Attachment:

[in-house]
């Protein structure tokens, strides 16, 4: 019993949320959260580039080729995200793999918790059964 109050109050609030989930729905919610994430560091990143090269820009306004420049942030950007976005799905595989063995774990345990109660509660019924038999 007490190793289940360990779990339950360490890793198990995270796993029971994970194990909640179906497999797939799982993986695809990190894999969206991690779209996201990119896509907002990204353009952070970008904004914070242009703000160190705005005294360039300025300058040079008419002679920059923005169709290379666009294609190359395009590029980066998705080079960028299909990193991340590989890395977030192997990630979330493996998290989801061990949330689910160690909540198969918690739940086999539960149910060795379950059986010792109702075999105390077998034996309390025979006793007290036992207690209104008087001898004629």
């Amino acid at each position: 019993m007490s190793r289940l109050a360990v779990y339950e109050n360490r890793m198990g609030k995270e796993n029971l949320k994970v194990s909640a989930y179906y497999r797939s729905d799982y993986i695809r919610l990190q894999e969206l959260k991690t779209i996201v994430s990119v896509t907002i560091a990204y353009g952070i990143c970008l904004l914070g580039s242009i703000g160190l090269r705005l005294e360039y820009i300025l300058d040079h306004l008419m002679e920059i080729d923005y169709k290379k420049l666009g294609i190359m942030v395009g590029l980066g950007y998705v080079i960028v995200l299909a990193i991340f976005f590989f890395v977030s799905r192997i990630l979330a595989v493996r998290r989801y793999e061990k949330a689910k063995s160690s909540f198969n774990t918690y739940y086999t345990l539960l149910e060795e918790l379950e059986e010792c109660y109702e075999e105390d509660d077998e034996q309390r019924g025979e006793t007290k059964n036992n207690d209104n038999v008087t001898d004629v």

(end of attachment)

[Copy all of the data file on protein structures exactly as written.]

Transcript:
[in-house]
């Protein structure tokens, strides 16, 4: 019993949320959260580039080729995200793999918790059964 109050109050609030989930729905919610994430560091990143090269820009306004420049942030950007976005799905595989063995774990345990109660509660019924038999 007490190793289940360990779990339950360490890793198990995270796993029971994970194990909640179906497999797939799982993986695809990190894999969206991690779209996201990119896509907002990204353009952070970008904004914070242009703000160190705005005294360039300025300058040079008419002679920059923005169709290379666009294609190359395009590029980066998705080079960028299909990193991340590989890395977030192997990630979330493996998290989801061990949330689910160690909540198969918690739940086999539960149910060795379950059986010792109702075999105390077998034996309390025979006793007290036992207690209104008087001898004629």
């Amino acid at each position: 019993m007490s190793r289940l109050a360990v779990y339950e109050n360490r890793m198990g609030k995270e796993n029971l949320k994970v194990s909640a989930y179906y497999r797939s729905d799982y993986i695809r919610l990190q894999e969206l959260k991690t779209i996201v994430s990119v896509t907002i560091a990204y353009g952070i990143c970008l904004l914070g580039s242009i703000g160190l090269r705005l005294e360039y820009i300025l300058d040079h306004l008419m002679e920059i080729d923005y169709k290379k420049l666009g294609i190359m942030v395009g590029l980066g950007y998705v080079i960028v995200l299909a990193i991340f976005f590989f890395v977030s799905r192997i990630l979330a595989v493996r998290r989801y793999e061990k949330a689910k063995s160690s909540f198969n774990t918690y739940y086999t345990l539960l149910e060795e918790l379950e059986e010792c109660y109702e075999e105390d509660d077998e034996q309390r019924g025979e006793t007290k059964n036992n207690d209104n038999v008087t001898d004629v």